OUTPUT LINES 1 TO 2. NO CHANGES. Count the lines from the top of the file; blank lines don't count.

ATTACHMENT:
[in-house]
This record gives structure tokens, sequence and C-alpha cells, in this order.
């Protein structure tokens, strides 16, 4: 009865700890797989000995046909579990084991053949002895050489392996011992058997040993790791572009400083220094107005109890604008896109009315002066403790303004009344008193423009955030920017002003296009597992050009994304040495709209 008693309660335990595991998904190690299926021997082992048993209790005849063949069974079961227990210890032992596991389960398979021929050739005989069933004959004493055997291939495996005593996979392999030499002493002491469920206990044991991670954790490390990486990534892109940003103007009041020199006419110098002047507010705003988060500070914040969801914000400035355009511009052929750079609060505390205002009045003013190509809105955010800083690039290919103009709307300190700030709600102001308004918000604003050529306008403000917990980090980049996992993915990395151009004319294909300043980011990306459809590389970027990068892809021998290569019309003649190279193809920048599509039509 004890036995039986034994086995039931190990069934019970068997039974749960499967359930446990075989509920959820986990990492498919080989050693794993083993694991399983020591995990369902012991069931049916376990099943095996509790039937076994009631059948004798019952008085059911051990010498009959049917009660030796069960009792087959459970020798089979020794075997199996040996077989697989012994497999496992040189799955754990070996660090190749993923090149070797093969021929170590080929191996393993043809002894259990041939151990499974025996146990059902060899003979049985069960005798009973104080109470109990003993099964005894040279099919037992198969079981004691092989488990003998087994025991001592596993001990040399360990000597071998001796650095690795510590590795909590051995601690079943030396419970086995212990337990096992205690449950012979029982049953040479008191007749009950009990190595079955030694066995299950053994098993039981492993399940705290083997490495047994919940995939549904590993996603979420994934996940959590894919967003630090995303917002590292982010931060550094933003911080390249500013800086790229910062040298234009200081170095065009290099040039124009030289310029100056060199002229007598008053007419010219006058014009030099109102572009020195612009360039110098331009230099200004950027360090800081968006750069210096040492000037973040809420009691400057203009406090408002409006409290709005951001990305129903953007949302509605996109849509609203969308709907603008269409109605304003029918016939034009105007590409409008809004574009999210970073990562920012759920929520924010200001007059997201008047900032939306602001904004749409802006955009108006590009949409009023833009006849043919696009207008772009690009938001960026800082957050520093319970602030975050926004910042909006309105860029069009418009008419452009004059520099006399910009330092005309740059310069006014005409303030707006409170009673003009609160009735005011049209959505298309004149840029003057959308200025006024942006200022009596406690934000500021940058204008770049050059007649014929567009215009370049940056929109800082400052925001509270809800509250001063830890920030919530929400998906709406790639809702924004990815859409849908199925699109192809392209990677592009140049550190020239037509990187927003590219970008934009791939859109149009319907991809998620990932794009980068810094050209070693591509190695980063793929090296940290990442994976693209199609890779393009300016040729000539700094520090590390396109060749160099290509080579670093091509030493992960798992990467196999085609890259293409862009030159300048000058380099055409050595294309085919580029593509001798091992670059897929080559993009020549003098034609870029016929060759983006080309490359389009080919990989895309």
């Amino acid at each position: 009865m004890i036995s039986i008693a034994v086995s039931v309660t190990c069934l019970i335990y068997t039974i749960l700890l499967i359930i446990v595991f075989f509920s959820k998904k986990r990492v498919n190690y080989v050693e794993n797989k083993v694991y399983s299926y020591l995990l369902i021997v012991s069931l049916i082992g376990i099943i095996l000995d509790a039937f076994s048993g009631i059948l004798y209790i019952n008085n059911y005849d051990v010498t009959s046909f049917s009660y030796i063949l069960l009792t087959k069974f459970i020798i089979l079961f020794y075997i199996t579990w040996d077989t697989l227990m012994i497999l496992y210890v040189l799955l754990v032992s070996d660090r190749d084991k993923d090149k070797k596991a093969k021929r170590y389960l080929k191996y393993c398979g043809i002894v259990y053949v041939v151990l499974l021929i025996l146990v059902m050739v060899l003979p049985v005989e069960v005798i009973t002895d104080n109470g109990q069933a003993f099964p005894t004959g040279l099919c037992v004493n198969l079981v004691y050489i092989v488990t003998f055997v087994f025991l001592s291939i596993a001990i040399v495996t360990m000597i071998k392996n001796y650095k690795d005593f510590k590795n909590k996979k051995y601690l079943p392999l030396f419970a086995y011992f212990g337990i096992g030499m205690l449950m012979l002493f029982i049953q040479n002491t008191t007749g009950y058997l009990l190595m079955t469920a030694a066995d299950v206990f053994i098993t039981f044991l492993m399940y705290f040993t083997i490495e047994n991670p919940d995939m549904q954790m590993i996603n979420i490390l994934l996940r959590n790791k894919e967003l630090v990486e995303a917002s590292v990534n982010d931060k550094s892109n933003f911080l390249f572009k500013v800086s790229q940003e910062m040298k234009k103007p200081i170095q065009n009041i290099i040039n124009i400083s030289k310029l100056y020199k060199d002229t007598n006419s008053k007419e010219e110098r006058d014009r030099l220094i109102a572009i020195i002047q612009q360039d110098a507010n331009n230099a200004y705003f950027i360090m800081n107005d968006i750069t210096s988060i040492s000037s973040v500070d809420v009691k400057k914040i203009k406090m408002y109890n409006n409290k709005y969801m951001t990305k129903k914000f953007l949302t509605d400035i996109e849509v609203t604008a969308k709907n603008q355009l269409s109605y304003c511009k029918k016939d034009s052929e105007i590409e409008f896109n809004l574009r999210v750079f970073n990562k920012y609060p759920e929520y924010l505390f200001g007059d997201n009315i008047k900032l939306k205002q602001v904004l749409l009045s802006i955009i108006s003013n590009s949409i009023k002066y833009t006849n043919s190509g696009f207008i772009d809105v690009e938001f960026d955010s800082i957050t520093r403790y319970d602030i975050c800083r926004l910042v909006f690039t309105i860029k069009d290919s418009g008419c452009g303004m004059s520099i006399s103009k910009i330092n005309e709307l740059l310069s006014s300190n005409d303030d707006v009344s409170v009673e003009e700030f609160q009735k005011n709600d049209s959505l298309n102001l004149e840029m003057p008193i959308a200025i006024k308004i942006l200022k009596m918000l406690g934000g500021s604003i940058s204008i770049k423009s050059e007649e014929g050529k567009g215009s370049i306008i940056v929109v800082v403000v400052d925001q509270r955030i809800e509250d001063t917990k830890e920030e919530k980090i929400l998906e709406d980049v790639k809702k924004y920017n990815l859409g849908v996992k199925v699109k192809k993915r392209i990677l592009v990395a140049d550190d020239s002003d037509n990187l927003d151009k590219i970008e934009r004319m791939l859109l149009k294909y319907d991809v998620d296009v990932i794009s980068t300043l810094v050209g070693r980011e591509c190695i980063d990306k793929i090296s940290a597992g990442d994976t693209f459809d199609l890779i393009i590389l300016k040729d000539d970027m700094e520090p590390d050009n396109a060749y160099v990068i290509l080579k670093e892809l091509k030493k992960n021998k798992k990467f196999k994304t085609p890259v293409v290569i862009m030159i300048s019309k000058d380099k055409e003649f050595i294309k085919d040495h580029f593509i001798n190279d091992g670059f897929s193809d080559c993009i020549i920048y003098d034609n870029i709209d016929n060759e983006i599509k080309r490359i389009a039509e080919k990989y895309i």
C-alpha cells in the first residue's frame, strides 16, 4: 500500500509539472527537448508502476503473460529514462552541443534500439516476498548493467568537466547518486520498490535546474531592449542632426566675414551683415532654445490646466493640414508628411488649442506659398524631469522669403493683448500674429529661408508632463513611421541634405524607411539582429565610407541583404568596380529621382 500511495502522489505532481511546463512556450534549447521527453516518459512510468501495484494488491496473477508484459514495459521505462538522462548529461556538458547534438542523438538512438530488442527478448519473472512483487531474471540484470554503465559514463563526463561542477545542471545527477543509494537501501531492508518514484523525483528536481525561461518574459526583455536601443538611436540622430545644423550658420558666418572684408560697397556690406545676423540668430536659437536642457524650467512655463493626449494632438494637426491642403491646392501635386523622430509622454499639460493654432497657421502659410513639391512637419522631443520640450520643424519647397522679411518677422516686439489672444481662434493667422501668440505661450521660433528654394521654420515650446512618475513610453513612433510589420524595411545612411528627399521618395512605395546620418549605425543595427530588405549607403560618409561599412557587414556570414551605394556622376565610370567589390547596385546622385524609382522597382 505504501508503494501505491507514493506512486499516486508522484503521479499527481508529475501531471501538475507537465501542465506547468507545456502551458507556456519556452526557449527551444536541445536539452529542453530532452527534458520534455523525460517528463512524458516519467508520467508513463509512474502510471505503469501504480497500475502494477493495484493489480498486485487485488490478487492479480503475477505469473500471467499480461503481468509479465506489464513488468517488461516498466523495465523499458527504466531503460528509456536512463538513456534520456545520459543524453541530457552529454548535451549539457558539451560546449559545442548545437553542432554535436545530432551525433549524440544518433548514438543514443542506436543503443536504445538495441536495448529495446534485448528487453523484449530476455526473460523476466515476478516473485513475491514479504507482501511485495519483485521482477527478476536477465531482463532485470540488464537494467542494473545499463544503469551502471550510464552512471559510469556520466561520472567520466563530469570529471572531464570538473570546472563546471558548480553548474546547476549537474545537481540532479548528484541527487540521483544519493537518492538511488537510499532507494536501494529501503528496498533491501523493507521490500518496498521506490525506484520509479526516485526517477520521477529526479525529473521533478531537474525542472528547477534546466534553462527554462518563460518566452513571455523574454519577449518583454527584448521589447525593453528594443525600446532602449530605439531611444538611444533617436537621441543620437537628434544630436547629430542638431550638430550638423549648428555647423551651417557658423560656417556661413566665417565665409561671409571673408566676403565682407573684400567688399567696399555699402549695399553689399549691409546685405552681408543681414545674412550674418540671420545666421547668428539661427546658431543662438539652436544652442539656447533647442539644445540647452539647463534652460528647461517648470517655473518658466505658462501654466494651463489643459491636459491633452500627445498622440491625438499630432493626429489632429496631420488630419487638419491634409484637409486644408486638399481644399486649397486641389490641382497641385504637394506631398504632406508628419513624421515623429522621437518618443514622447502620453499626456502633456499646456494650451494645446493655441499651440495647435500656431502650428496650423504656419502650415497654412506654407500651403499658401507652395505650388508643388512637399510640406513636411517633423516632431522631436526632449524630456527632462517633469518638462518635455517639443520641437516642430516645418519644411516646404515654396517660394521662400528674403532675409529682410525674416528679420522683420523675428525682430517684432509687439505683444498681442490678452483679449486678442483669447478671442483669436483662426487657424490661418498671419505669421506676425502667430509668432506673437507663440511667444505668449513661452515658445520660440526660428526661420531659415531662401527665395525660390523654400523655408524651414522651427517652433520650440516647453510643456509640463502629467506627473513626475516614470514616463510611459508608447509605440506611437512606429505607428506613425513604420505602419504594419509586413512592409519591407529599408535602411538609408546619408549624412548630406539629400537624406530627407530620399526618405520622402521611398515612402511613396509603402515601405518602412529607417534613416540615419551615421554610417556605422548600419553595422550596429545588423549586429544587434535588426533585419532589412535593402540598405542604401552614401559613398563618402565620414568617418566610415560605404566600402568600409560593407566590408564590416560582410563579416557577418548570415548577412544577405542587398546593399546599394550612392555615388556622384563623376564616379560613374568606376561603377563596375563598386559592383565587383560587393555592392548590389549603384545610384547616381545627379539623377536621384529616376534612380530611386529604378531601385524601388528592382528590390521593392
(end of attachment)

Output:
[in-house]
This record gives structure tokens, sequence and C-alpha cells, in this order.